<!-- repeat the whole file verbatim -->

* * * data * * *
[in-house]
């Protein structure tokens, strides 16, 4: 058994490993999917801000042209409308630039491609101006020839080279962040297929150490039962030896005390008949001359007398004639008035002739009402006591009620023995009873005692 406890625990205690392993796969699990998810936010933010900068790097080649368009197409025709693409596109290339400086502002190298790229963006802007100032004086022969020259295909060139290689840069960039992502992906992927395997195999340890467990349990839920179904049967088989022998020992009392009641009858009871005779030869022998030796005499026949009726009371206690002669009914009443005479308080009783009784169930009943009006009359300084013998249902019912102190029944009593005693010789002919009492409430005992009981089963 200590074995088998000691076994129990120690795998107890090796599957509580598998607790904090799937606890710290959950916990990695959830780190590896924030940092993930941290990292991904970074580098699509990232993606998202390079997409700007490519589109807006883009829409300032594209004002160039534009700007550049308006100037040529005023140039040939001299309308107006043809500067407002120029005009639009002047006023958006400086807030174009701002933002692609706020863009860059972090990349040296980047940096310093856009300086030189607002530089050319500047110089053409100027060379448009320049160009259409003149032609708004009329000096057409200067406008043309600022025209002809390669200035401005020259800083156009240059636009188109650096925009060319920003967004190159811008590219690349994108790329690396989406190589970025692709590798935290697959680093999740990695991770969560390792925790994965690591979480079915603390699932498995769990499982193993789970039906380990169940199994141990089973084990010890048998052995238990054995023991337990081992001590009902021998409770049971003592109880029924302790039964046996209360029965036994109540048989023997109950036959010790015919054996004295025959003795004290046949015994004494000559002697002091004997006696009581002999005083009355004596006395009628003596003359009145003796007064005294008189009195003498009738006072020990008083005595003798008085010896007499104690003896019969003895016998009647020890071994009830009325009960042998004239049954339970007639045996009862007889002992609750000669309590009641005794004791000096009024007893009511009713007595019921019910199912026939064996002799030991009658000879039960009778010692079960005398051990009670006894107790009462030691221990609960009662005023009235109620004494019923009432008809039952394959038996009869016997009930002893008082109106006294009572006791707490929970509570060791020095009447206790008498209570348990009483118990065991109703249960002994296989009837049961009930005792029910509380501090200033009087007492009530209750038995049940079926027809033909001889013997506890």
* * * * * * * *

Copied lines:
[in-house]
């Protein structure tokens, strides 16, 4: 058994490993999917801000042209409308630039491609101006020839080279962040297929150490039962030896005390008949001359007398004639008035002739009402006591009620023995009873005692 406890625990205690392993796969699990998810936010933010900068790097080649368009197409025709693409596109290339400086502002190298790229963006802007100032004086022969020259295909060139290689840069960039992502992906992927395997195999340890467990349990839920179904049967088989022998020992009392009641009858009871005779030869022998030796005499026949009726009371206690002669009914009443005479308080009783009784169930009943009006009359300084013998249902019912102190029944009593005693010789002919009492409430005992009981089963 200590074995088998000691076994129990120690795998107890090796599957509580598998607790904090799937606890710290959950916990990695959830780190590896924030940092993930941290990292991904970074580098699509990232993606998202390079997409700007490519589109807006883009829409300032594209004002160039534009700007550049308006100037040529005023140039040939001299309308107006043809500067407002120029005009639009002047006023958006400086807030174009701002933002692609706020863009860059972090990349040296980047940096310093856009300086030189607002530089050319500047110089053409100027060379448009320049160009259409003149032609708004009329000096057409200067406008043309600022025209002809390669200035401005020259800083156009240059636009188109650096925009060319920003967004190159811008590219690349994108790329690396989406190589970025692709590798935290697959680093999740990695991770969560390792925790994965690591979480079915603390699932498995769990499982193993789970039906380990169940199994141990089973084990010890048998052995238990054995023991337990081992001590009902021998409770049971003592109880029924302790039964046996209360029965036994109540048989023997109950036959010790015919054996004295025959003795004290046949015994004494000559002697002091004997006696009581002999005083009355004596006395009628003596003359009145003796007064005294008189009195003498009738006072020990008083005595003798008085010896007499104690003896019969003895016998009647020890071994009830009325009960042998004239049954339970007639045996009862007889002992609750000669309590009641005794004791000096009024007893009511009713007595019921019910199912026939064996002799030991009658000879039960009778010692079960005398051990009670006894107790009462030691221990609960009662005023009235109620004494019923009432008809039952394959038996009869016997009930002893008082109106006294009572006791707490929970509570060791020095009447206790008498209570348990009483118990065991109703249960002994296989009837049961009930005792029910509380501090200033009087007492009530209750038995049940079926027809033909001889013997506890």